And supply will continue to be an issue. “The forward muni calendar isn’t showing a large pipeline of deals yet,” partly due to “the rising volatility in tax-exempt rates over the past few weeks,” Kazatsky noted.

“As rates rallied to begin the year, what we thought would be catnip for issuers to flock back to the markets hasn’t played out that way,” he said. “The primary calendar remains muted, leaving us with more questions than answers.”

The supply-and-demand imbalance will “worsen with February’s cash returning to investors, putting issuers in the driver’s seat,” according to Kazatsky.

New deals should continue to see plenty of demand, “resulting in oversubscription and tighter spreads,” he said. Conversely, “issuers and their advisers may be deterred by muni volatility’s return to levels of two months ago and could wait for things to simmer down,” he noted.

A continual move lower in muni rates should draw more issuers in, regardless of volatility levels, he said.

As January nears its close, “February’s cash flows can give a sense of how technical dynamics will shape munis over the next 30 days,” Kazatsky said.

If demand continues to outpace supply, 10-year ratios could head to its historic low of 54% back in 2021,” said Wong. With the 10-year ratio at 63%, per MMD, “it’s not too far out of the realm of possibility of us hitting 54% as the 30-day supply is at [$7 billion] and supply isn’t expected to pick up until March,” he said.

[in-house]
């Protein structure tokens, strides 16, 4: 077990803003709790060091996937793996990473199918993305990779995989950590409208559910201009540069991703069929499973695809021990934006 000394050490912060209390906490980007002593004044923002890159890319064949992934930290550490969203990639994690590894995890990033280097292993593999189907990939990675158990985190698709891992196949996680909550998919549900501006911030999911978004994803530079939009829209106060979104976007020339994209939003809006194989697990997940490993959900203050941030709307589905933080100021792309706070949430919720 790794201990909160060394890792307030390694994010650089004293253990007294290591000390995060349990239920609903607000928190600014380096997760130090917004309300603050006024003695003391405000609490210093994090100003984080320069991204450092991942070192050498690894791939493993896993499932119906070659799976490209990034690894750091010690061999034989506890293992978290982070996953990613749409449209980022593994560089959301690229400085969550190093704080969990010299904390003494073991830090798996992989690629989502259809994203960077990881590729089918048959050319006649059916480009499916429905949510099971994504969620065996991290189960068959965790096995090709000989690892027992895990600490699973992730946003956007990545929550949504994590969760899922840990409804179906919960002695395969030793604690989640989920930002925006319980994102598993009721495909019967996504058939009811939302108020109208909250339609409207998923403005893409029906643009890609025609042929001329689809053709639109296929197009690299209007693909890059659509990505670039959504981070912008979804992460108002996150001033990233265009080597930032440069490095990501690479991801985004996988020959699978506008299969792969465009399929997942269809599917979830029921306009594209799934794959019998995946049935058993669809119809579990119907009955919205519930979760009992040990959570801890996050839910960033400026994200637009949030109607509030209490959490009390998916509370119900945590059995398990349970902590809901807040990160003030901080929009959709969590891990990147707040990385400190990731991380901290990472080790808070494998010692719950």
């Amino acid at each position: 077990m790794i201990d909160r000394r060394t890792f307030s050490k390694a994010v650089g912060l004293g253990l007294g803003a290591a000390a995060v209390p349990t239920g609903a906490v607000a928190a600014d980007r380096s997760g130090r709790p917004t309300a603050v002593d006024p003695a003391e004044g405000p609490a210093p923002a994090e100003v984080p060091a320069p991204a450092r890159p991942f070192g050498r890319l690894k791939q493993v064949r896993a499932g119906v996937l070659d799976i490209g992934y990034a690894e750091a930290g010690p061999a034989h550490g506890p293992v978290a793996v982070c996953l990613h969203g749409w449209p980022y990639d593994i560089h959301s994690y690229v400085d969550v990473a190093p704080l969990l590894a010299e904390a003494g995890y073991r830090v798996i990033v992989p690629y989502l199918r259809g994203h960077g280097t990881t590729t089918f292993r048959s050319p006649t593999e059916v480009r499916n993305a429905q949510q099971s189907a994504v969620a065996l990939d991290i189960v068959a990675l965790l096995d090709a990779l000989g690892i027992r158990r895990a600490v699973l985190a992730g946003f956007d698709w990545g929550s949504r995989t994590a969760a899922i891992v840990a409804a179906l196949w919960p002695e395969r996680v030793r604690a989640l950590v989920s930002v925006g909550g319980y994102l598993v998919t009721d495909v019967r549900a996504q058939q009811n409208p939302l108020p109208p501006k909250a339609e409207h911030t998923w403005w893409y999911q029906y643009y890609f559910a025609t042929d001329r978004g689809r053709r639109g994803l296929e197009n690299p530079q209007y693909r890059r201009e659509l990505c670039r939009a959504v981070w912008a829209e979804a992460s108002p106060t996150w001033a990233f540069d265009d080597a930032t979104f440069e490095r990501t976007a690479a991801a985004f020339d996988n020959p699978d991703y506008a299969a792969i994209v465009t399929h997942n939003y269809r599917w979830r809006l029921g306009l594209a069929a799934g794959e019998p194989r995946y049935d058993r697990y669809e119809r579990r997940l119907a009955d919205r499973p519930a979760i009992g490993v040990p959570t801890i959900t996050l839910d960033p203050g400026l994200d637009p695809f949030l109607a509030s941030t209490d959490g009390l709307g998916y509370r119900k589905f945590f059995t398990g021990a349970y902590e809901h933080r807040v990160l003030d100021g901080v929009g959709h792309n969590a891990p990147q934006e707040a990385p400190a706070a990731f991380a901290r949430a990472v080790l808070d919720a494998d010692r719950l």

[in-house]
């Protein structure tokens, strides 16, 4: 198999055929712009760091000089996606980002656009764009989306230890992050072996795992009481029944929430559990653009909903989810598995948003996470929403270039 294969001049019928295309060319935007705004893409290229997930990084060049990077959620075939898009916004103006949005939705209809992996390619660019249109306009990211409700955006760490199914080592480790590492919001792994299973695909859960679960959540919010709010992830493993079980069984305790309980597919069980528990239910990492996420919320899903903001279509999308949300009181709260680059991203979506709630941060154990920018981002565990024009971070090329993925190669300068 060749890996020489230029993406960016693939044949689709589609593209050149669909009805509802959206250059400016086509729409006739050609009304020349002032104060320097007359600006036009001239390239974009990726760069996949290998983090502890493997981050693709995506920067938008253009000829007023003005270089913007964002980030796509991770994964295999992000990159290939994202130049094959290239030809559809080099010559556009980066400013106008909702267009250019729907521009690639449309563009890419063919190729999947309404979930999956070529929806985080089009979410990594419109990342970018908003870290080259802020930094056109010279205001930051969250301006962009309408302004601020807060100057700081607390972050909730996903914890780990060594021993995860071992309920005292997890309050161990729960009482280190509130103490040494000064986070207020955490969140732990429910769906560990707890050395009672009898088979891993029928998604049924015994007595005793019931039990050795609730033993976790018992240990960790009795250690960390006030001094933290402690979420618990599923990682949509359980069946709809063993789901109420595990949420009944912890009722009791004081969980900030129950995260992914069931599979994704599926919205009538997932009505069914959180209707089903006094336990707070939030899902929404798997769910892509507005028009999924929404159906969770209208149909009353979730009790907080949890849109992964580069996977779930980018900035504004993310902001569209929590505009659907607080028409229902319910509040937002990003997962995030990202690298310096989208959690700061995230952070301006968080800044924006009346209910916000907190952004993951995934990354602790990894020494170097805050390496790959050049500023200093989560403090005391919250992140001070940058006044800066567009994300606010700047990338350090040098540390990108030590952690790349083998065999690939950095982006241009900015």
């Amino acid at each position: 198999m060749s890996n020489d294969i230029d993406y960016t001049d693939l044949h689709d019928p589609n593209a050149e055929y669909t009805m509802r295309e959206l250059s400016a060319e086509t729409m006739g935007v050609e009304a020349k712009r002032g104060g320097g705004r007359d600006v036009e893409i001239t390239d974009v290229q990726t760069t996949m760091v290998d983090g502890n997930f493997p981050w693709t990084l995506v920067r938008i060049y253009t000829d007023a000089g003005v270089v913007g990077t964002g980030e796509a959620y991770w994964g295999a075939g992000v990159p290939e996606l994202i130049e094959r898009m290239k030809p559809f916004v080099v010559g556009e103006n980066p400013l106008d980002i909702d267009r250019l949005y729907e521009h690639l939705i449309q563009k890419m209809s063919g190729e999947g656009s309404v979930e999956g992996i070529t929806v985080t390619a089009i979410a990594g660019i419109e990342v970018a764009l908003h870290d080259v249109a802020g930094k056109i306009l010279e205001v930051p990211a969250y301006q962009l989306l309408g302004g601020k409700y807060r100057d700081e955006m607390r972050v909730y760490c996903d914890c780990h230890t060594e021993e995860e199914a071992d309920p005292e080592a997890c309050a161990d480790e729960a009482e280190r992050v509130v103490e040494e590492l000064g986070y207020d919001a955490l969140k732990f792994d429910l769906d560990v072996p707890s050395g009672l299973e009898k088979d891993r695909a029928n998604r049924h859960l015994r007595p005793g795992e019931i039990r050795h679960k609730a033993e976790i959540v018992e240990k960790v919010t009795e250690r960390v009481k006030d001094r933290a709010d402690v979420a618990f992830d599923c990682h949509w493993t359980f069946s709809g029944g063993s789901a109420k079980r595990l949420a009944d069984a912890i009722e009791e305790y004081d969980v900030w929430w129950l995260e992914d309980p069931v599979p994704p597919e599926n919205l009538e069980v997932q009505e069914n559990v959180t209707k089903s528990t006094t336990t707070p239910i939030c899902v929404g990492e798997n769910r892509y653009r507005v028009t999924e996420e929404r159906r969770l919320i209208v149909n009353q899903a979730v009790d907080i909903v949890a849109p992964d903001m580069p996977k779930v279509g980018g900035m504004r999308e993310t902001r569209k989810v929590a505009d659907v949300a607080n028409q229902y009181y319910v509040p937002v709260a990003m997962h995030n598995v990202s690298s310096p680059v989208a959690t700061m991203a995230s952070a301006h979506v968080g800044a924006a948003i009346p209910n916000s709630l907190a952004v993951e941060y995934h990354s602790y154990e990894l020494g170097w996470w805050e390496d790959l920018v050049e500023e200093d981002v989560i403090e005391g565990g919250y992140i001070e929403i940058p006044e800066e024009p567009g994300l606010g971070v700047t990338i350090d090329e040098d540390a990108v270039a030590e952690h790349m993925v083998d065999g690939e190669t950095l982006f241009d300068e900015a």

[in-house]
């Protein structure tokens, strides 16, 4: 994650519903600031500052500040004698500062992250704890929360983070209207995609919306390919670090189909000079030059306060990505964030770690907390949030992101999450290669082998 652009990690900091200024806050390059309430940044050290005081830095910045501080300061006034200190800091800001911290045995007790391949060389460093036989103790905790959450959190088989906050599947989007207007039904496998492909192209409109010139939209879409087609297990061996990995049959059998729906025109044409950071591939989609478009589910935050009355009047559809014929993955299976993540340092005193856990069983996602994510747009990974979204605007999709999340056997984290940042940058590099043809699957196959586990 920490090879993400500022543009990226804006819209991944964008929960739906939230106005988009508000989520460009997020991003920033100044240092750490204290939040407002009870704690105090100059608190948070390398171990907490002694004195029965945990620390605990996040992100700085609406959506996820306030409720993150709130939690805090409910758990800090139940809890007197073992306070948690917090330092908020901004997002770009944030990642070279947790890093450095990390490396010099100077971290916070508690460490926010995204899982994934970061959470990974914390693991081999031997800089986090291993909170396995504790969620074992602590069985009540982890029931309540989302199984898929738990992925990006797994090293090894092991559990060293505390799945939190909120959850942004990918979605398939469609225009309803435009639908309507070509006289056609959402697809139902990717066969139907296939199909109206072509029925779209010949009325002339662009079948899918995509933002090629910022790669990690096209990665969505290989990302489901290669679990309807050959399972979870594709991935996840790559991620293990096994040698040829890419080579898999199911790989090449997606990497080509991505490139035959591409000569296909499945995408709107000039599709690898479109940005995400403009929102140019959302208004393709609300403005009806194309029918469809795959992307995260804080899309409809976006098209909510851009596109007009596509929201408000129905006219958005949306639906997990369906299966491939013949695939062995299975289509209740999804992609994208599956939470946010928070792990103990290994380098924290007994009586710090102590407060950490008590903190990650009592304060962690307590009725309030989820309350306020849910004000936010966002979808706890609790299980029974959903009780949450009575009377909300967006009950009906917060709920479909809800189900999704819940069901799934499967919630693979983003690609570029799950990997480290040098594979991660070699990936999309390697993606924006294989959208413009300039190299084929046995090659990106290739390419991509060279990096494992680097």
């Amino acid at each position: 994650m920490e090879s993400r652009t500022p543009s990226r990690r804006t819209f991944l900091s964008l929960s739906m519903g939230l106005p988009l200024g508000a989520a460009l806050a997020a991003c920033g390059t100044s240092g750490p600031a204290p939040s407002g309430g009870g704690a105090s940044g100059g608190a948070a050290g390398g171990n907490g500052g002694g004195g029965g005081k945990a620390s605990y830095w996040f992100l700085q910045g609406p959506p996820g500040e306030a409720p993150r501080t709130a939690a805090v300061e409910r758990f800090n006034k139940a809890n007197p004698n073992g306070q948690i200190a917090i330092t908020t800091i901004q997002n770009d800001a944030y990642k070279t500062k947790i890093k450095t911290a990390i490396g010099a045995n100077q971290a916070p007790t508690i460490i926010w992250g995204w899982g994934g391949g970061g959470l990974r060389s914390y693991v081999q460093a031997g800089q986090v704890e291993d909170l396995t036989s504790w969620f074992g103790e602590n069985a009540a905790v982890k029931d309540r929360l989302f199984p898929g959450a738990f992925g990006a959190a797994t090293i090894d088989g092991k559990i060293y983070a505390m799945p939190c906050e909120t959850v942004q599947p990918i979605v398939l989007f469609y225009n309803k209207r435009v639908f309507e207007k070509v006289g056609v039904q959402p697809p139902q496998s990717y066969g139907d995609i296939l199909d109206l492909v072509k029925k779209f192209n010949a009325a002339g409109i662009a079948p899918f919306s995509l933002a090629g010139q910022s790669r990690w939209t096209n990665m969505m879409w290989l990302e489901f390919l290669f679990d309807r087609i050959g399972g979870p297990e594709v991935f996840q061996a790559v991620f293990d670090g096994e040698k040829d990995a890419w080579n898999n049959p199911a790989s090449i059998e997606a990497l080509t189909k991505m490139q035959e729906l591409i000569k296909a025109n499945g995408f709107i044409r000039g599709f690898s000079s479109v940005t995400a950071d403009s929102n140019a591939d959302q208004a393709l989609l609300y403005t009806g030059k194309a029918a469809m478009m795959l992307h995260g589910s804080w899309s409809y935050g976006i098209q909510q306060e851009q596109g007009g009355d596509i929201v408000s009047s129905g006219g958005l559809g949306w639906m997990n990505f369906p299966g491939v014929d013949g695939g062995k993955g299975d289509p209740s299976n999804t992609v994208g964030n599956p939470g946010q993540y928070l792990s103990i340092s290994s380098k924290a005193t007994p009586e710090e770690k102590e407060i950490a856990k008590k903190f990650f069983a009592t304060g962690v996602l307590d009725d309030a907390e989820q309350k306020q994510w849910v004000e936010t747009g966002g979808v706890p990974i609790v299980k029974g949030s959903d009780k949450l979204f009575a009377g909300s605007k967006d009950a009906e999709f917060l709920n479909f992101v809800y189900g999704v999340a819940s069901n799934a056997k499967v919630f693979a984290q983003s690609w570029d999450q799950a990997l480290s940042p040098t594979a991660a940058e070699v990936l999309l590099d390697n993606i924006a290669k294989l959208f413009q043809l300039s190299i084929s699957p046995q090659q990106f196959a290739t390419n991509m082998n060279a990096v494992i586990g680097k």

In the primary market Monday, BofA Securities priced for the Oklahoma Water Resources Board (/AAA/AAA/) $150 million of Clean Water Program Revolving Fund revenue bonds, Series 2023 (2019 Master Trust), with 5s of 2/2025 at 2.15%, 5s of 2028 at 2.06%, 5s of 2033 at 2.28%, 5s of 2038 at 2.95% and 3.75s of 2043 at par, callable 4/1/2033.

Secondary trading
Energy Northwest, Washington, 5s of 2024 at 2.37%. North Carolina 5s of 2025 at 2.23% versus 2.41% on 1/6.

Illinois Finance Authority 5s of 2028 at 2.63%. Georgia 5s of 2030 at 2.14% versus 2.14%-2.15% Friday. NYC TFA 5s of 2032 at 2.27% versus 2.70%-2.67% on 1/5.

University of California 5s of 2035 at 2.38% versus 2.40%-2.37% Thursday. Massachusetts 5s of 2035 at 2.58%-2.56% versus 2.52% Friday. California 5s of 2037 at 2.76% versus 2.73% Friday and 2.81% on 1/17.

Bullard ISD, Texas, 5s of 2047 at 3.52% versus 3.82% on 1/4. Washington 5s of 2047 at 3.42%. NYC TFA 4s of 2051 at 4.13% versus 4.04%-4.14% Friday and 4.26% on 1/9.

AAA scales
Refinitiv MMD’s scale was unchanged. The one-year was at 2.33% and 2.17% in two years. The five-year was at 2.07%, the 10-year at 2.21% and the 30-year at 3.18% at 3 p.m.

The ICE AAA yield curve was cut two to three basis points: at 2.39% (+2) in 2024 and 2.25% (+2) in 2025. The five-year was at 2.09% (+2), the 10-year was at 2.21% (+3) and the 30-year yield was at 3.22% (+3) at 4 p.m.